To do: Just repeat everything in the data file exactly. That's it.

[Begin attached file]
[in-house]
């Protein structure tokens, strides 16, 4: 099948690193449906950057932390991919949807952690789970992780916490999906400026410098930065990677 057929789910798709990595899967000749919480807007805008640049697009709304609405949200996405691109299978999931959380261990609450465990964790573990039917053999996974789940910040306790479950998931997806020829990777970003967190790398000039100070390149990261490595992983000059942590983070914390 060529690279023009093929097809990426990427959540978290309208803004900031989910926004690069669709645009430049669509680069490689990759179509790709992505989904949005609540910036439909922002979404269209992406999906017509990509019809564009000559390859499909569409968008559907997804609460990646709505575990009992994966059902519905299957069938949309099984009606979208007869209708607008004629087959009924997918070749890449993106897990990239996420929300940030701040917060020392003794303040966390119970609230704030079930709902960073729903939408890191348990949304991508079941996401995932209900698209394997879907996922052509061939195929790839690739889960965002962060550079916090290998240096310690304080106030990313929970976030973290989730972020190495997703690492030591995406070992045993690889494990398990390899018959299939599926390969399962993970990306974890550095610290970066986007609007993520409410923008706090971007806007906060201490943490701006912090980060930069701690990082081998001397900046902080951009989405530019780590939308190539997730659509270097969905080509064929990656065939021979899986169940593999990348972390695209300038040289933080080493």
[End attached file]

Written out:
[in-house]
């Protein structure tokens, strides 16, 4: 099948690193449906950057932390991919949807952690789970992780916490999906400026410098930065990677 057929789910798709990595899967000749919480807007805008640049697009709304609405949200996405691109299978999931959380261990609450465990964790573990039917053999996974789940910040306790479950998931997806020829990777970003967190790398000039100070390149990261490595992983000059942590983070914390 060529690279023009093929097809990426990427959540978290309208803004900031989910926004690069669709645009430049669509680069490689990759179509790709992505989904949005609540910036439909922002979404269209992406999906017509990509019809564009000559390859499909569409968008559907997804609460990646709505575990009992994966059902519905299957069938949309099984009606979208007869209708607008004629087959009924997918070749890449993106897990990239996420929300940030701040917060020392003794303040966390119970609230704030079930709902960073729903939408890191348990949304991508079941996401995932209900698209394997879907996922052509061939195929790839690739889960965002962060550079916090290998240096310690304080106030990313929970976030973290989730972020190495997703690492030591995406070992045993690889494990398990390899018959299939599926390969399962993970990306974890550095610290970066986007609007993520409410923008706090971007806007906060201490943490701006912090980060930069701690990082081998001397900046902080951009989405530019780590939308190539997730659509270097969905080509064929990656065939021979899986169940593999990348972390695209300038040289933080080493």